Category Archives: Slice of Life

Hope

Sky Over Jones Beach

Sky Over Jones Beach

Hope is a useful attitude. For me, the idea that something may be obtainable has carried me through some tough times.  When my sister was diagnosed with Stage 4 cancer, hope induced me to research treatments and pharmaceutical trials. After all, she was young and she possessed the strength to pursue harsh medical protocols. Of course, the less obtainable something becomes, the less hope we feel. Once it became apparent that the treatments didn’t work and that there wasn’t that much out there to do anything but prolong her life a month or two more, it was time to reassess the situation. Hope was no longer a motivation. The main concern became alleviating her pain.

Just this year, I realized that decades ago I gave up hope of ever being loved again. Yes, all these years I have been in a relationship. We have worked together, raised children together, traveled together and prepared for old age together. Yet, the love aspect of the relationship withered a while ago leaving us in a business partner/ friend position. That’s fine.  Many, many couples experience this role progression and make it work. We are too.

Still, I think of resurrecting that hope–of somehow, in some way  feeling in love with someone again.

After the Flowers

Washing the Vase.

Washing the Vase.

I have so many pictures of lakes and oceans and ponds.  I love the way light hits large bodies of water. I can watch the ocean waves mesmerized by the constant motion and, in the stillness of a lake when there is no wind, the  beauty of reflected scenery is like an intricate painting that holds the eye. For some reason, none of these pictures would suffice for the photo101 assignment to photograph water. Instead, I chose to take a more mundane picture of water readily available inside.

Reminiscence

image

Where  does the time between memories go? Is it compressed and re-compressed to a quark sized particle in the brain? Is that why I have vivid memories of two mornings in a cold, mid-January over 16 years ago more clearly than any morning last week.

I was getting ready to go to a Memorial Service for a man who had been my husband’s co-worker. Late and rushing to get breakfast for Catherine, my 8 year-old daughter, I was in the kitchen when the phone rang. Of course, the phone would ring now! I swallowed my exasperation. But, it was my sister’s voice I heard and it sounded weak and raspy.  She had been fighting a winter cold and the first round of antibiotics didn’t help. I was worried about her.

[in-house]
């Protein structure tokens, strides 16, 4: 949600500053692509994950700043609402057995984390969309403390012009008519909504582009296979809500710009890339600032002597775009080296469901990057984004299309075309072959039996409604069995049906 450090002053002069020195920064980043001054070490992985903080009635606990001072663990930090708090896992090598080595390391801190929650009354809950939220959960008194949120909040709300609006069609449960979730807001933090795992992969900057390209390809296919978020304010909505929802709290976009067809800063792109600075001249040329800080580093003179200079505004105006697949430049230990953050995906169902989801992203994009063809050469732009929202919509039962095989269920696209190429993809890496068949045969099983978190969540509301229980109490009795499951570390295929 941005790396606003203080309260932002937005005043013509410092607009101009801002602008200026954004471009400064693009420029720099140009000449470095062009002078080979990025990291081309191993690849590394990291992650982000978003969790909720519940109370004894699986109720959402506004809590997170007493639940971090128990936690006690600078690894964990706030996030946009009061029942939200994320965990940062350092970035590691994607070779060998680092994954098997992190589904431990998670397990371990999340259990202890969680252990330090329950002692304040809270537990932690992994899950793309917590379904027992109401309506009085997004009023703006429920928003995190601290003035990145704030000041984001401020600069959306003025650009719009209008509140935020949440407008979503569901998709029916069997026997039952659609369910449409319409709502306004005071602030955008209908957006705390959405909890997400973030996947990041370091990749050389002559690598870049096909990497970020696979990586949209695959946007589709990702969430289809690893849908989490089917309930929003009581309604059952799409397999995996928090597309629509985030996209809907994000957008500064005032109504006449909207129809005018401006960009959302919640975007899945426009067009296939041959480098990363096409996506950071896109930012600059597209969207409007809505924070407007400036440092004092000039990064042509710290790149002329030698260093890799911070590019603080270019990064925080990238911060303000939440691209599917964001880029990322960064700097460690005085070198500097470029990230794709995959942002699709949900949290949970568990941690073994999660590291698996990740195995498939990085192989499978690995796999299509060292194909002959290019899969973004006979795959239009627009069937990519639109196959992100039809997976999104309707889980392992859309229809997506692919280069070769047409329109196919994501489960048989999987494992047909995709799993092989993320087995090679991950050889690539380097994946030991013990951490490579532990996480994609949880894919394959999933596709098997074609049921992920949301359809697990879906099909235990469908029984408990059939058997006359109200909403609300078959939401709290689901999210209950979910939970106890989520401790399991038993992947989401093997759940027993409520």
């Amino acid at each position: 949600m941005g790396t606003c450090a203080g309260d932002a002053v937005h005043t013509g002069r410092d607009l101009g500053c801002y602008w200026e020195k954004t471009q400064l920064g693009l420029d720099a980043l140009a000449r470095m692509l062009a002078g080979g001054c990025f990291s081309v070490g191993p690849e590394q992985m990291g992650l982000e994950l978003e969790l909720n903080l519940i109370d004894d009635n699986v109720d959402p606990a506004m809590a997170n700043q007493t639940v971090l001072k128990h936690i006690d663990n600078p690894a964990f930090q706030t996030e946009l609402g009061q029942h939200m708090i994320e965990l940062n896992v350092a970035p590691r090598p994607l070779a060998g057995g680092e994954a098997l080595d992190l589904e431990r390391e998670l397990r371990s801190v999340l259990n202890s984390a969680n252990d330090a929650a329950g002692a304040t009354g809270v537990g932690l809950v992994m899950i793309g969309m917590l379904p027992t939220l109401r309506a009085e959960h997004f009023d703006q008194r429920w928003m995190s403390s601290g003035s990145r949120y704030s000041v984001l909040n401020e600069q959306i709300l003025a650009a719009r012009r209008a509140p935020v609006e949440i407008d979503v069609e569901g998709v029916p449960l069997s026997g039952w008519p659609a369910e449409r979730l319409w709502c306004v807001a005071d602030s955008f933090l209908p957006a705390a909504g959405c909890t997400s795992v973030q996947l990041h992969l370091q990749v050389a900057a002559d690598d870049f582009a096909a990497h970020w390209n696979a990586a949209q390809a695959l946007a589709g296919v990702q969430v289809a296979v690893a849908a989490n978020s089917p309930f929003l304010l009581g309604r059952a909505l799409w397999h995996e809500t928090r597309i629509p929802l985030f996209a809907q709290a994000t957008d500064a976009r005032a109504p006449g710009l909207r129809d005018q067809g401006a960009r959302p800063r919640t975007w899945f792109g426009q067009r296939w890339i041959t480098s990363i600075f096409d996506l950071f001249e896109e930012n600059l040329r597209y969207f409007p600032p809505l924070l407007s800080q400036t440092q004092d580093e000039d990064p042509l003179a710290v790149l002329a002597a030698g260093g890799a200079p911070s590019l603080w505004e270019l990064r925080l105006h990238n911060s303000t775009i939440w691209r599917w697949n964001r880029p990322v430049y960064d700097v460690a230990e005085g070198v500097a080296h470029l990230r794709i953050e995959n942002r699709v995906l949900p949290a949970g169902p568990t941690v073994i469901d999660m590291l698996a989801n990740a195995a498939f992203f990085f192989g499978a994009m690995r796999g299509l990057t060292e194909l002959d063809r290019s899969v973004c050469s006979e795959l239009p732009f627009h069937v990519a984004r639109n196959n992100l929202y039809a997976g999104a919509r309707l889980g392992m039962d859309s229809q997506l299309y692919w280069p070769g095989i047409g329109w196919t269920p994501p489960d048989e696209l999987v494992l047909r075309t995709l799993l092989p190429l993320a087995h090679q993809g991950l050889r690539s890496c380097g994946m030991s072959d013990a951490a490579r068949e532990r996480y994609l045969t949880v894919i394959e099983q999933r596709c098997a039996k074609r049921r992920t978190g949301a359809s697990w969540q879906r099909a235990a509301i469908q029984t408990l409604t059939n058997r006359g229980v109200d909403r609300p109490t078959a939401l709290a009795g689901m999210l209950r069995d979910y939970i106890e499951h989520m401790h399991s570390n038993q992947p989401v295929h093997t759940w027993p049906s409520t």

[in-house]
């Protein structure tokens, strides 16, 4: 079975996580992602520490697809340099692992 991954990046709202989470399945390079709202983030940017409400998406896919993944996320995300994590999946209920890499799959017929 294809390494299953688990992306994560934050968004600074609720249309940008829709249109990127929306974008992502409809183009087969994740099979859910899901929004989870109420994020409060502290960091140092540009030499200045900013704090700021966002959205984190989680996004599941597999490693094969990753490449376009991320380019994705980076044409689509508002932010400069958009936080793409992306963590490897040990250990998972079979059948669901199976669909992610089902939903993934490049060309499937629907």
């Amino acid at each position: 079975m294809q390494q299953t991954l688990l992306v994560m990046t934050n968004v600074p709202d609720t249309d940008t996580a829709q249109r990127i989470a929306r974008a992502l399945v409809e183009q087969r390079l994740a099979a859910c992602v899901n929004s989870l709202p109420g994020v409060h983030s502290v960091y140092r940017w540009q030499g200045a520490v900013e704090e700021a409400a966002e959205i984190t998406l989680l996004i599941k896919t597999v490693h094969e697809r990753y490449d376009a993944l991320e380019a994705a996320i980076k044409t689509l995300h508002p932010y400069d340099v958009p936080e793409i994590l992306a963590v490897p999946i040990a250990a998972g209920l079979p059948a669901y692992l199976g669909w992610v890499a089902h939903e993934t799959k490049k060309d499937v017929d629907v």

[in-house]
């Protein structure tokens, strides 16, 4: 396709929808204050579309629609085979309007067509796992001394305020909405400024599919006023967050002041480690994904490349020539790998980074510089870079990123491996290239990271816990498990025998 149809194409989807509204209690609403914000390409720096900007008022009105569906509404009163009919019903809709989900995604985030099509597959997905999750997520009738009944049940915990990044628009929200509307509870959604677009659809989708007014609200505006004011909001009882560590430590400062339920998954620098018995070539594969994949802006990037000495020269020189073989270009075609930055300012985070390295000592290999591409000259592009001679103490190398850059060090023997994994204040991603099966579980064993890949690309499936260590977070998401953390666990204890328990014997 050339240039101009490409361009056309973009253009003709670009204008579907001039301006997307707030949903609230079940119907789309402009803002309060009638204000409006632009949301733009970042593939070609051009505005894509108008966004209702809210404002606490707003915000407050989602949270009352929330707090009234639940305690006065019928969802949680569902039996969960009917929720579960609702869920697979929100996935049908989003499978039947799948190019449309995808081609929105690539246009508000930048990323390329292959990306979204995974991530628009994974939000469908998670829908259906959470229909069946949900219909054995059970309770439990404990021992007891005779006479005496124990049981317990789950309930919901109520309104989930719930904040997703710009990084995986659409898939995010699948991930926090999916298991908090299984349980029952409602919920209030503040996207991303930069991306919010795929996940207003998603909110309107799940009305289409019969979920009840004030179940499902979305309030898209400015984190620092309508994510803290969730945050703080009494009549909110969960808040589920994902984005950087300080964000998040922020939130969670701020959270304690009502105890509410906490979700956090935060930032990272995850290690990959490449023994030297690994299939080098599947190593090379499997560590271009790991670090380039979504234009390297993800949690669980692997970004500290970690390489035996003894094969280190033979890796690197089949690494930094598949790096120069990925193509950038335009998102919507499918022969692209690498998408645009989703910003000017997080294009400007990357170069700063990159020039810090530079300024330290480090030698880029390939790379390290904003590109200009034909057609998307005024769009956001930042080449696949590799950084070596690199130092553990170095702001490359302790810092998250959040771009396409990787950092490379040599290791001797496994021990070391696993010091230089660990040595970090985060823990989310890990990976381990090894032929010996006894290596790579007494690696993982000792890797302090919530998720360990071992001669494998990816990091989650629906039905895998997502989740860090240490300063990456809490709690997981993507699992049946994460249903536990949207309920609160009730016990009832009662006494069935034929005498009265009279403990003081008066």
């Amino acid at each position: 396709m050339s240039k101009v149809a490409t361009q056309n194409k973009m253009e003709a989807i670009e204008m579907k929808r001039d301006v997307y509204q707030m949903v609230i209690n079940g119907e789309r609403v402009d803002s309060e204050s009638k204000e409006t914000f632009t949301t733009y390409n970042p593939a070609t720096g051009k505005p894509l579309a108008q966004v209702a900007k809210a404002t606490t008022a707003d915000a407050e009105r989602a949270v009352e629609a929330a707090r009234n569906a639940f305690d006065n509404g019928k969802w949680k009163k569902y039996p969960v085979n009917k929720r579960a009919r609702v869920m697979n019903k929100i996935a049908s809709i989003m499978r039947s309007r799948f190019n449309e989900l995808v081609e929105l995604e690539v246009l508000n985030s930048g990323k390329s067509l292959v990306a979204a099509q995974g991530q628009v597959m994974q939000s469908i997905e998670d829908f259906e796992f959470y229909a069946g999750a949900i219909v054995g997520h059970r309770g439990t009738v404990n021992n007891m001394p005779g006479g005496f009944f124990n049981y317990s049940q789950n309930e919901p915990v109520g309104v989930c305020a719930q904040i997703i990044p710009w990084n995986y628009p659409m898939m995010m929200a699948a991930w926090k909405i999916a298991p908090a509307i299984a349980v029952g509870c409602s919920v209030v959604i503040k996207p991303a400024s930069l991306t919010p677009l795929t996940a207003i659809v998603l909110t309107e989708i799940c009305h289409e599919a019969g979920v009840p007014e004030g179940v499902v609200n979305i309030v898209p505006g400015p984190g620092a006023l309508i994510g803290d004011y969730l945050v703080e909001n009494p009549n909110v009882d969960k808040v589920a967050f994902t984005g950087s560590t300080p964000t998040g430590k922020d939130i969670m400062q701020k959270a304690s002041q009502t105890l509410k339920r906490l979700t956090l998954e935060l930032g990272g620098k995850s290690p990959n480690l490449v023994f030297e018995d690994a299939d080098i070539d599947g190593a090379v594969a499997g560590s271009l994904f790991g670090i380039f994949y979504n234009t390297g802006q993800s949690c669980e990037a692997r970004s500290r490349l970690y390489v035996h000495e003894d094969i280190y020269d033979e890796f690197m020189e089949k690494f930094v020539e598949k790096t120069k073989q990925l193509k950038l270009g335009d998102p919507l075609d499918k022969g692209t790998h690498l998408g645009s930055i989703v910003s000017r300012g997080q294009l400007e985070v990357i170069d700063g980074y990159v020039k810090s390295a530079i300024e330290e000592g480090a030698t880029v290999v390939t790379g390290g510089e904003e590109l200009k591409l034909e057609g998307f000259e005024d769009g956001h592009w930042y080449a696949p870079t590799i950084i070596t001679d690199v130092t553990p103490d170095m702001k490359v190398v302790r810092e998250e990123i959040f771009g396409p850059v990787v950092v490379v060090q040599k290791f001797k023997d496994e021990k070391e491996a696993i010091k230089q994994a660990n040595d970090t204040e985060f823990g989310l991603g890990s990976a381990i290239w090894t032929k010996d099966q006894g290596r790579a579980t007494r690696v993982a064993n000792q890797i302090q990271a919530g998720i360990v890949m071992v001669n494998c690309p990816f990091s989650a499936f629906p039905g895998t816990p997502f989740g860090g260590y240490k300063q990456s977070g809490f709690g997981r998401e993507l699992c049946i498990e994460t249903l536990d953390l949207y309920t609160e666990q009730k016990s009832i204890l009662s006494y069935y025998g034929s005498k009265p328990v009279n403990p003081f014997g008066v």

“Mare, Dr. Chen called. He wants me to go for a chest x-ray tomorrow” I heard fear in her voice.

“Tee, He’s covering all bases. Catherine has had two rounds of antibiotics a few times to get rid of sinus infections.  Don’t worry too much.” I wanted to add “yet”. My sister was a heavy smoker.

“I’ll come with you.” I said. I could hear the relief in her voice as we made arrangements.

The next morning I picked her up and we drove silently to the hospital’s x-ray facility.  She was called right away. I watched her walk slowly until the door shut behind her.

I couldn’t read the newspaper I brought or any of the magazine’s in the waiting room.  I just stared out the window. About a half hour later and much to my surprise, Dr. Chen came into the waiting room and headed straight toward me.

“I am so sorry to tell you this. Your sister has a tumor in her lung very close to her heart. I don’t think it’s operable but I advise you to go to a Thoracic Surgeon, a good one and as soon as possible.. It is going to be a very difficult time” he said.

I could hardly process his words. I was holding out hope, praying. I searched his face but I didn’t see a any hope in his eyes.

“Okay, thank you for your advice.” I said as he turned and walked away.

He left me to tell my sister.

Call It Courage

imageDecember Sunrise.

When I was nineteen, I had a boyfriend my mother disliked.  We fought constantly about him.  She made it clear that he was not welcome in our home after he took issue with her about something and, honestly, I can’t remember what it was–something inconsequential. I was embarassed and chose to blame her for rude behavior forgetting that he was just as rude if not more so. No matter how I tried to convince her to accept him, she just would not.  I decided I could no longer live in the atmosphere my mother created. She was smothering me.

So without much money and only a suitcase of clothes, I left home.  I went to the only place I knew of–a hotel near the Staten Island Ferry.  It was a horrible place that usually charged by the hour and the man at the reception desk told me I didn’t belong there.  But, I didn’t know where else to go. The next day I found a house with a room for rent.  I took it.  I found a job and eventually got my own apartment.

That first step out on my own was so difficult and I missed my family terribly.  I know now that I left for the wrong reason and without either the mental or monetary preparation that would have made my first move toward independence a much more positive experience.

Yes, it took courage to leave home and a good deal of stubborness. And, after a while, I realized that my “boyfriend” never provided any emotional support during those first very tough months. I wanted to see him as accepting and supportive but he was extremely judgemental and rigid.  In the end, I was able to repair my relationship with my mother. It was my “boyfriend” who I no longer wanted to be part of my life.